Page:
How many numbers between 1 and 100 (excluded) satisfy that the sum of the squares of its digits divides the number? Help please Thank you.
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Originally Posted by guidol92 How many numbers between 1 and 100 (excluded) satisfy that the sum of the squares of its digits divides the number? Help please Thank you. Well clearly no one digit number greater than one satisfies this, so let's only look at two digit numbers. Let where We need to solve the Diophantine Equation . Before I dive right in, let's see if you can do this.
Originally Posted by chiph588@ Well clearly no one digit number greater than one satisfies this, so let's only look at two digit numbers. Let where We need to solve the Diophantine Equation . Before I dive right in, let's see if you can do this. Do you notice the word "divides", not "equal to" in x^2+y^2 = 10x+y.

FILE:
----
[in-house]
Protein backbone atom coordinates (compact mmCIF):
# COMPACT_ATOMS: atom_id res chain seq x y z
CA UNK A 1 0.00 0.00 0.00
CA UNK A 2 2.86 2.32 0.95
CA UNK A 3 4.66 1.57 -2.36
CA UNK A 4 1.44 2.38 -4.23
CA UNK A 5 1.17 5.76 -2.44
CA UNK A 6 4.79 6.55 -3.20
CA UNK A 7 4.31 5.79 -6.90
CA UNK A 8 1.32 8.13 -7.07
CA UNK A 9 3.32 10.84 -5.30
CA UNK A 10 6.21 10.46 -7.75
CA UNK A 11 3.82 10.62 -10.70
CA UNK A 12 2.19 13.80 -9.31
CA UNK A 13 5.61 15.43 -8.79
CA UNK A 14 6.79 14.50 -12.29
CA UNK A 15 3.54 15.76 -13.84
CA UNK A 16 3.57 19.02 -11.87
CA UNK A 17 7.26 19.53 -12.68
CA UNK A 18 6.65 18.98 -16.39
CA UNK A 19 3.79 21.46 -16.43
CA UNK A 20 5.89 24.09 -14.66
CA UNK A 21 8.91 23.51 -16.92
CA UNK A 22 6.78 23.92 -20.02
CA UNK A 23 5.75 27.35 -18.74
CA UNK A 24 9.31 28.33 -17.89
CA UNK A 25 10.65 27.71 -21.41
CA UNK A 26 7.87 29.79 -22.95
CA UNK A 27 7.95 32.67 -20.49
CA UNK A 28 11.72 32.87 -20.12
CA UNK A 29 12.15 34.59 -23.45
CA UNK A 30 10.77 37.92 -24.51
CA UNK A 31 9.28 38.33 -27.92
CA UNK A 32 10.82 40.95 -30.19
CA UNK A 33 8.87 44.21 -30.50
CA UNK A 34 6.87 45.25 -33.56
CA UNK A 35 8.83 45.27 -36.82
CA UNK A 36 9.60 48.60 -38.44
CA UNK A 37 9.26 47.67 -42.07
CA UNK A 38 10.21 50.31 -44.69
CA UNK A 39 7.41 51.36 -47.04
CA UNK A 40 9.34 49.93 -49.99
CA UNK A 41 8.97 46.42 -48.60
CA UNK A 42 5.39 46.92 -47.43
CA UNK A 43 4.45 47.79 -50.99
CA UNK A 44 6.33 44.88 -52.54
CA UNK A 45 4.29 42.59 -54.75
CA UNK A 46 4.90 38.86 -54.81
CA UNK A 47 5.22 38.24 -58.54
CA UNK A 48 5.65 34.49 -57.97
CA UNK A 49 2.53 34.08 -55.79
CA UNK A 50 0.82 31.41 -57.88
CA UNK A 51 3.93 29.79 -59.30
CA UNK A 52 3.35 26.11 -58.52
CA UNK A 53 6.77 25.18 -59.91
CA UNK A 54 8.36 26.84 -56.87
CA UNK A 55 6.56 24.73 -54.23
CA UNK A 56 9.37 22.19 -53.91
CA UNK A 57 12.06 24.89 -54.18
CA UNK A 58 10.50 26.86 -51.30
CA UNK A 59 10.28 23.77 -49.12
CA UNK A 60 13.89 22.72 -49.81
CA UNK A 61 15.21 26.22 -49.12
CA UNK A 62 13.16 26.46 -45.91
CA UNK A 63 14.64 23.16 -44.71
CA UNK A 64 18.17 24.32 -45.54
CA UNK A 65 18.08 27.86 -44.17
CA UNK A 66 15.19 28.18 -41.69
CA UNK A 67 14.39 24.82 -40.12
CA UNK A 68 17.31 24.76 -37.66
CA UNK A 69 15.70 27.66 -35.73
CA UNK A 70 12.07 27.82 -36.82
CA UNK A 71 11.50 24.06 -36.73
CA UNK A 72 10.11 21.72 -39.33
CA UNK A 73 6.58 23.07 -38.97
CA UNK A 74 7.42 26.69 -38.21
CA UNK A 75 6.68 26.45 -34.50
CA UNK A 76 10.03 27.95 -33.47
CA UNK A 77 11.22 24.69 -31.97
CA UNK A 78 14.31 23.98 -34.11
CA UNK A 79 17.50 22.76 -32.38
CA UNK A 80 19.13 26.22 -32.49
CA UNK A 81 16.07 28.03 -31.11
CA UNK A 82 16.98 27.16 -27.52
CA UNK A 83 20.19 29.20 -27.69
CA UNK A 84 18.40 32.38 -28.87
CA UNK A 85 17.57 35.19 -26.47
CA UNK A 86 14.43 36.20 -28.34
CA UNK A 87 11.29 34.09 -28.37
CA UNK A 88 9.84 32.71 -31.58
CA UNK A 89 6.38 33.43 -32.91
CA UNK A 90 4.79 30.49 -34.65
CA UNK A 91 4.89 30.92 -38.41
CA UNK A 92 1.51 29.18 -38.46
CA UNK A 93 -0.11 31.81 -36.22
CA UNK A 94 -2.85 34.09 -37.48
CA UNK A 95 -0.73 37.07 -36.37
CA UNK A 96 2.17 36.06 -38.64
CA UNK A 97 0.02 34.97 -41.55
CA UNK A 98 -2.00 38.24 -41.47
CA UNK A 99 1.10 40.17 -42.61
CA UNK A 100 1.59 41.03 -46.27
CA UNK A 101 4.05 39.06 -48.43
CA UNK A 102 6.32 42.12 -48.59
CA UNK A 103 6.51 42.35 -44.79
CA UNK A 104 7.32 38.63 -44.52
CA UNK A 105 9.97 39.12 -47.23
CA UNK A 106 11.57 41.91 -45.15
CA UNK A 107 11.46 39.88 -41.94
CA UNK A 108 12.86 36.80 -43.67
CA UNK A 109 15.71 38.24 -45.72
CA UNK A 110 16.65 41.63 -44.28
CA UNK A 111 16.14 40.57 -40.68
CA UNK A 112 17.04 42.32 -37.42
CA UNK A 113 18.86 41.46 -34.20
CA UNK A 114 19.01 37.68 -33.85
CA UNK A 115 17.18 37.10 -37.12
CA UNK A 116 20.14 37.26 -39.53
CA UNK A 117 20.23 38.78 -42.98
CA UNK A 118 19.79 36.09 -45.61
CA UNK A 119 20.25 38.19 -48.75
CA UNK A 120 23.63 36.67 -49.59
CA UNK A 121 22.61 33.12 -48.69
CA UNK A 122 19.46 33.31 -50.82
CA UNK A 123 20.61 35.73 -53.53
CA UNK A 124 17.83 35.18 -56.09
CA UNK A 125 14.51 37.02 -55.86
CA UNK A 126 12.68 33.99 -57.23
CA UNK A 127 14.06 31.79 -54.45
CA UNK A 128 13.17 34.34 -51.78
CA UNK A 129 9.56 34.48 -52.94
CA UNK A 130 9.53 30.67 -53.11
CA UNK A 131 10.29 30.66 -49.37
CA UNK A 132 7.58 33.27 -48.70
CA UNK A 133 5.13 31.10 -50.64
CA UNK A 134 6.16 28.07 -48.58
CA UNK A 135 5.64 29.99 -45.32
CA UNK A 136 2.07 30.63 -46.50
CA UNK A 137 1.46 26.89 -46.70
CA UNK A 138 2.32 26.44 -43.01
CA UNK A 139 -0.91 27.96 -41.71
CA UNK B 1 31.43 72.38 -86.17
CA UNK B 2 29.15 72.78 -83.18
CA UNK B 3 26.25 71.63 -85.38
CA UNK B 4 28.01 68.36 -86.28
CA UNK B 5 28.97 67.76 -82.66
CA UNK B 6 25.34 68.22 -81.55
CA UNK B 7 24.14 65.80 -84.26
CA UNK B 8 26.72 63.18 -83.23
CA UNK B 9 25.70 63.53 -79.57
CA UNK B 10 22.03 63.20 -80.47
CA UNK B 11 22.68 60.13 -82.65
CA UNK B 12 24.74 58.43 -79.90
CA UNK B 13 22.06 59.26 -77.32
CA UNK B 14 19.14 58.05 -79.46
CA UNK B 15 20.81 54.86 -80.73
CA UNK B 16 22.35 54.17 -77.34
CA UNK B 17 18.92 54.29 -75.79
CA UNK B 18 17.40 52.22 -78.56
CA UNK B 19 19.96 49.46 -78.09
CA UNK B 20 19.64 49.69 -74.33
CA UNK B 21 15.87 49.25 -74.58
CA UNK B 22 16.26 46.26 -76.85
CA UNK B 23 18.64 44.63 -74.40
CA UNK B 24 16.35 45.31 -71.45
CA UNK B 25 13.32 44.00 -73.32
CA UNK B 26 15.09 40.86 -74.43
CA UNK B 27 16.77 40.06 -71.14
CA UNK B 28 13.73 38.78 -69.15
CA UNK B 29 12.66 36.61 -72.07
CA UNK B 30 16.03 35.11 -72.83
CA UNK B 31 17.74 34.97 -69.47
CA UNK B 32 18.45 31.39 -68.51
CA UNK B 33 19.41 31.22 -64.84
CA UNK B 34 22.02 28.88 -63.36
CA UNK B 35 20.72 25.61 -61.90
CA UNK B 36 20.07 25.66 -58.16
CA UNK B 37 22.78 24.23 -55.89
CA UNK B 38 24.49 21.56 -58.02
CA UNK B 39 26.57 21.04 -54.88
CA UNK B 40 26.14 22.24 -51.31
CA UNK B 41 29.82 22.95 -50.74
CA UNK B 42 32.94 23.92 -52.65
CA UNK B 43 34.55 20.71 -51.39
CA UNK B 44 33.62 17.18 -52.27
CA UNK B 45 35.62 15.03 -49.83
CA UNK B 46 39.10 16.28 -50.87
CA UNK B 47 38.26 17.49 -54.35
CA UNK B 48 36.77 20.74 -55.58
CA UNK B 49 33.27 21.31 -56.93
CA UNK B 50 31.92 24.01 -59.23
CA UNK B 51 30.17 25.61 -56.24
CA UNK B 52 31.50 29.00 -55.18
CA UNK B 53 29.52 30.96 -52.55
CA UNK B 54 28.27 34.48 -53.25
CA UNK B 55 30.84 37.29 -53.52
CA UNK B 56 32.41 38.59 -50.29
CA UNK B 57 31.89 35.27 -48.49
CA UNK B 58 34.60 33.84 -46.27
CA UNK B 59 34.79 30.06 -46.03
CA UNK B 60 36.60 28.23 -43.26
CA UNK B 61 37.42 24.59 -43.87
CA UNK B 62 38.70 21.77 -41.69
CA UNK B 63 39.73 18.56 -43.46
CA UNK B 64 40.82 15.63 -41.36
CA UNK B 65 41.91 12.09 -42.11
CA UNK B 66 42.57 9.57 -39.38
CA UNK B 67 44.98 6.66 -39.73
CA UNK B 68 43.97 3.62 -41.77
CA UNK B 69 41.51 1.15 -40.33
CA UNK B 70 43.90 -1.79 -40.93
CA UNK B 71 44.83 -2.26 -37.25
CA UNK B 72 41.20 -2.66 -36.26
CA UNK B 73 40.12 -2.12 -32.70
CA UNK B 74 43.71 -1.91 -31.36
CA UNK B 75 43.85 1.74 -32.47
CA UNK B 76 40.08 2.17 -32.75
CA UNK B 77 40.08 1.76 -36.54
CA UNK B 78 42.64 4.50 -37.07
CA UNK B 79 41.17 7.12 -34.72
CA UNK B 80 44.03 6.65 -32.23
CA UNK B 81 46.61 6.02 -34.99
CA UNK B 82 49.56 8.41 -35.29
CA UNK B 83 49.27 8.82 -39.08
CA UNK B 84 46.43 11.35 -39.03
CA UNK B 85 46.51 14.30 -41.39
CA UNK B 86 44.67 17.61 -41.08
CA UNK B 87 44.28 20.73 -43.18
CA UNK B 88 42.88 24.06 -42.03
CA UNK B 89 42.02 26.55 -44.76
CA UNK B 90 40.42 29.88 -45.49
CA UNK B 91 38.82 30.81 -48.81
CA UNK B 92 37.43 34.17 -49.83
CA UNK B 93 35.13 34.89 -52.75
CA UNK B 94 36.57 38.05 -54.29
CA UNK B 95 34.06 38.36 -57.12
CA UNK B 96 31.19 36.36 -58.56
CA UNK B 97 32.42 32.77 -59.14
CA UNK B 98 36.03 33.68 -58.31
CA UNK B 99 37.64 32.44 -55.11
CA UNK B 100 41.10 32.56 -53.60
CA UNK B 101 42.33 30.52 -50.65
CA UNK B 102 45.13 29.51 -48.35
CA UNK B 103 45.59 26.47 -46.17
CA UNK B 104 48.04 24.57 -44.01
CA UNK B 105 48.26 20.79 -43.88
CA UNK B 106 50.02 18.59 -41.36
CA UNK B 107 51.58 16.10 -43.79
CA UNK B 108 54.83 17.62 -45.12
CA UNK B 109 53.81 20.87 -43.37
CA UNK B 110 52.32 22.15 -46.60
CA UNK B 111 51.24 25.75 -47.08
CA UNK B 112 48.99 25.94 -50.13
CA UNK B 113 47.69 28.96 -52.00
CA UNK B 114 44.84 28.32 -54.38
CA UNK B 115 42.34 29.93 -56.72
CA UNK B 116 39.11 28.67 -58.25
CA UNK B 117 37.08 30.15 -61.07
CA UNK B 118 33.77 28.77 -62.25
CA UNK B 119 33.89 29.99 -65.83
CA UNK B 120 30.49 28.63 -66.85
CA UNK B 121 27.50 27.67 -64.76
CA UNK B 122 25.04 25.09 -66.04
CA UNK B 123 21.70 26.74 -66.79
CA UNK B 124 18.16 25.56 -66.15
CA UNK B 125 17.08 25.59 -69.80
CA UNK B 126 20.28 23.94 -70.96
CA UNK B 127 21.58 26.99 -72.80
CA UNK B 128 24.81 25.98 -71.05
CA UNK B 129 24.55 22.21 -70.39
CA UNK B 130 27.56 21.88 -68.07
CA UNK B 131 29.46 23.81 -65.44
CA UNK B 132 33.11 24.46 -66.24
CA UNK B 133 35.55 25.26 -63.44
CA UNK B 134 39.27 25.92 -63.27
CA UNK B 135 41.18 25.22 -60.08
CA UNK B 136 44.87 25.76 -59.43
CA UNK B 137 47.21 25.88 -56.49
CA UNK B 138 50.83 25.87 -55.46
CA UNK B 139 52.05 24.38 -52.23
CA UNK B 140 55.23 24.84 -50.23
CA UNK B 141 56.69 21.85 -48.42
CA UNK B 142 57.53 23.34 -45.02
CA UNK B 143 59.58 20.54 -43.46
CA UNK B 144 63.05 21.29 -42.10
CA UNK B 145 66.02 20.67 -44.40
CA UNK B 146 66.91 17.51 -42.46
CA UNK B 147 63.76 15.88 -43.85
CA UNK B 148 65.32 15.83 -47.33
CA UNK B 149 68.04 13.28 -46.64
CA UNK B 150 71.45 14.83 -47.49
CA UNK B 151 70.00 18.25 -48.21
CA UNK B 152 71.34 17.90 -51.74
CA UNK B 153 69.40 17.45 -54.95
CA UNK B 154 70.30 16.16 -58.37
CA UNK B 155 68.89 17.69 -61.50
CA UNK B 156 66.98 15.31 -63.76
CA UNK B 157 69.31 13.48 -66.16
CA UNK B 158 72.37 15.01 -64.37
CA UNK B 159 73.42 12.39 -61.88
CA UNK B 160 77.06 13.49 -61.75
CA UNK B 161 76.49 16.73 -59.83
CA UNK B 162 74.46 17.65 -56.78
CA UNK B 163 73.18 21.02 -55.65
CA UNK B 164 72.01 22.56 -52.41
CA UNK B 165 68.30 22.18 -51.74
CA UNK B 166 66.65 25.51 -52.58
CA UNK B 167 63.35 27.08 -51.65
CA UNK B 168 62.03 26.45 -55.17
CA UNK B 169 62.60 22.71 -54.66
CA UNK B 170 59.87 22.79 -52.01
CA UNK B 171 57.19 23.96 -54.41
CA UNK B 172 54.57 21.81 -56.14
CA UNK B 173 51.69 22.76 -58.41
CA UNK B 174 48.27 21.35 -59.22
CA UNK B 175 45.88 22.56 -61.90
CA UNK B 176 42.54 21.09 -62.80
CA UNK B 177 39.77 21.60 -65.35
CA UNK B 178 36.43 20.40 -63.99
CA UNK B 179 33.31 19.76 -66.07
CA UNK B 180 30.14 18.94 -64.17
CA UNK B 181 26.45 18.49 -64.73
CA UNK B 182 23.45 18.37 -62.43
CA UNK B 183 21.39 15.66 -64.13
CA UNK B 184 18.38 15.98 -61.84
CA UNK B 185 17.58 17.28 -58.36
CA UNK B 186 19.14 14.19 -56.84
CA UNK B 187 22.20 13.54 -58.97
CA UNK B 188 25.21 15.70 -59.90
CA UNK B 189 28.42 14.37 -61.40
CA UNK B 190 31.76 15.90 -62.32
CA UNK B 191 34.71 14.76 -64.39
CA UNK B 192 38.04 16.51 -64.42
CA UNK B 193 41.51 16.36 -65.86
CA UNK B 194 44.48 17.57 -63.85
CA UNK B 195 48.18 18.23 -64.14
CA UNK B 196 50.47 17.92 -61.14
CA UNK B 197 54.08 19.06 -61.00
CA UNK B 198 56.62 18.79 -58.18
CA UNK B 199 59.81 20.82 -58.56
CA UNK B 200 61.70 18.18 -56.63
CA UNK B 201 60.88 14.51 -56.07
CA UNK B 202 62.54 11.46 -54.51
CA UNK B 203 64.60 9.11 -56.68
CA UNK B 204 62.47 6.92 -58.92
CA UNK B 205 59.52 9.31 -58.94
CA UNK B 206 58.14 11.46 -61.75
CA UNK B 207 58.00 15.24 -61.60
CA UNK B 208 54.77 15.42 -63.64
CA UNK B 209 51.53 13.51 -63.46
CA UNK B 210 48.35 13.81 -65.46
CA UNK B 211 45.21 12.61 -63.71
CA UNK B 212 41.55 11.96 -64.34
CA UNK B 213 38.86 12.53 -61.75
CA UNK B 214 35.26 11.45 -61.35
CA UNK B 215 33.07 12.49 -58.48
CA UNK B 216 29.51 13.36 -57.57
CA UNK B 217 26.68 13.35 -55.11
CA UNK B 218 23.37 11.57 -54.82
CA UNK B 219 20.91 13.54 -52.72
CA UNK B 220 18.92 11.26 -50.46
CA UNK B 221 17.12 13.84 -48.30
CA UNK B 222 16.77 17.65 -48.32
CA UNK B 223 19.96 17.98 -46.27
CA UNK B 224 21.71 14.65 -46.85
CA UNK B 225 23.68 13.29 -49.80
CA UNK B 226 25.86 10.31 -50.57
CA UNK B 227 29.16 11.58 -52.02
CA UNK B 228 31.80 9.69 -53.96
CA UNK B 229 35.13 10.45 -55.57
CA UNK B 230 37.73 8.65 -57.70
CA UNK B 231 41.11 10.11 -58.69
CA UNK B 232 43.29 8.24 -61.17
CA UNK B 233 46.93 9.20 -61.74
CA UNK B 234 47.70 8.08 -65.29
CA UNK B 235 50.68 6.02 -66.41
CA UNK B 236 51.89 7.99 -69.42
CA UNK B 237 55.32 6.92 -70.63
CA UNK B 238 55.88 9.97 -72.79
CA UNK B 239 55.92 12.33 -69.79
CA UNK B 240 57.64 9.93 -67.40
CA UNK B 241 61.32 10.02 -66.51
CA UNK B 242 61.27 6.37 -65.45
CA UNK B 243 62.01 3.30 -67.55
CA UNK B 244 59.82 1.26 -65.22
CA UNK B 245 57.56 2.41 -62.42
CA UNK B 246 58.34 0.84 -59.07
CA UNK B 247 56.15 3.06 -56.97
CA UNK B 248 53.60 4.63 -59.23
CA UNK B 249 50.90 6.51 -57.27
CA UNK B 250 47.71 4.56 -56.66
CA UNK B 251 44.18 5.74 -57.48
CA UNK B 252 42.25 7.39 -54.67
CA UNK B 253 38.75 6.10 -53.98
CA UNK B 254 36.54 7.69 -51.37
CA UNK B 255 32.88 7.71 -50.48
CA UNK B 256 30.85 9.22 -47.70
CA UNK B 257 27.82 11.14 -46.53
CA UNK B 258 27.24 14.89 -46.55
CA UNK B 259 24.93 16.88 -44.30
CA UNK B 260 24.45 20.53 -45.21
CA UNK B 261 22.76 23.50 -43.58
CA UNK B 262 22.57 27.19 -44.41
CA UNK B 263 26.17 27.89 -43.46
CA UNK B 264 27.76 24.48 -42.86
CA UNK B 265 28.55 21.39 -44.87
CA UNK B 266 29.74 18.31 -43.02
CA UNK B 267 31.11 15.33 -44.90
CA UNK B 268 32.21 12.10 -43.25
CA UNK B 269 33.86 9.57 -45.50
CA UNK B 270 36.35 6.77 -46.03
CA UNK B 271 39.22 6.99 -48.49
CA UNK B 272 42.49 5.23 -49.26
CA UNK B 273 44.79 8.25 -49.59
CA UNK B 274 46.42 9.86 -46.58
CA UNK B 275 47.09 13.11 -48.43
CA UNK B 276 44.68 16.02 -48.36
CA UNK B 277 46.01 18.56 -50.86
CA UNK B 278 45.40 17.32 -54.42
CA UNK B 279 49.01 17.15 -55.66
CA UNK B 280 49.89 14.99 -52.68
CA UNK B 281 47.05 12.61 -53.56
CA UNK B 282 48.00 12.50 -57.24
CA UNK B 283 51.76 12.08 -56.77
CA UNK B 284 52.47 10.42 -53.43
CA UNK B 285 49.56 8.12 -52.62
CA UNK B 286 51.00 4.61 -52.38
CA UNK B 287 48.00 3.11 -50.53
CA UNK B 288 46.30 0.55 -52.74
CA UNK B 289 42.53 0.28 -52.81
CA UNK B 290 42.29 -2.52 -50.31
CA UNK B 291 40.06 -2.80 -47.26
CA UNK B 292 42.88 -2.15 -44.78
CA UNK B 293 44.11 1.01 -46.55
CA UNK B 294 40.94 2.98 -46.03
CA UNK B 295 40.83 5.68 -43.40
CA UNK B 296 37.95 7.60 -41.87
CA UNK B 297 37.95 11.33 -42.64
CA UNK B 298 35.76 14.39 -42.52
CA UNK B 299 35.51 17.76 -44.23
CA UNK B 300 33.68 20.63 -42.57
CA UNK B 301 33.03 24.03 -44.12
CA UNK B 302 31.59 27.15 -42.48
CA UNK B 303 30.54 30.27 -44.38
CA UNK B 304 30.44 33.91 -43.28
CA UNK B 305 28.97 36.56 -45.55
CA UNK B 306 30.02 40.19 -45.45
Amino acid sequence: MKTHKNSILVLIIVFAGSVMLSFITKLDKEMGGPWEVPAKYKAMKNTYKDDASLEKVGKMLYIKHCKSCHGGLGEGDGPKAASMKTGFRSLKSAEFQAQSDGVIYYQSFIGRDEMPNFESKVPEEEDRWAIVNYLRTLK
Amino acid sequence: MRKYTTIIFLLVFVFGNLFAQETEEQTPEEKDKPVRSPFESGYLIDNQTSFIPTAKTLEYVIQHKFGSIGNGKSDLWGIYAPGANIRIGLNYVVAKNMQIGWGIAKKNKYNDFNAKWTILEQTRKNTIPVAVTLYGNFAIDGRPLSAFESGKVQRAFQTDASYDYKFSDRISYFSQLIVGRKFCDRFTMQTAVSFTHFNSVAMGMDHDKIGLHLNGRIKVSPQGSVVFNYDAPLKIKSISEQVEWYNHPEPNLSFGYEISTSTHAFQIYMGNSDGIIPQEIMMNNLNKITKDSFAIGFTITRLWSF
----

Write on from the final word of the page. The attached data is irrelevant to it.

Originally Posted by Shanks Do you notice the word "divides", not "equal to" in x^2+y^2 = 10x+y. Pardon?
A computer search finds the numbers: 1, 10, 20 and 50.
@Chip so
Originally Posted by elemental @Chip so Ohh, I read the question wrong as Shanks was pointing out.
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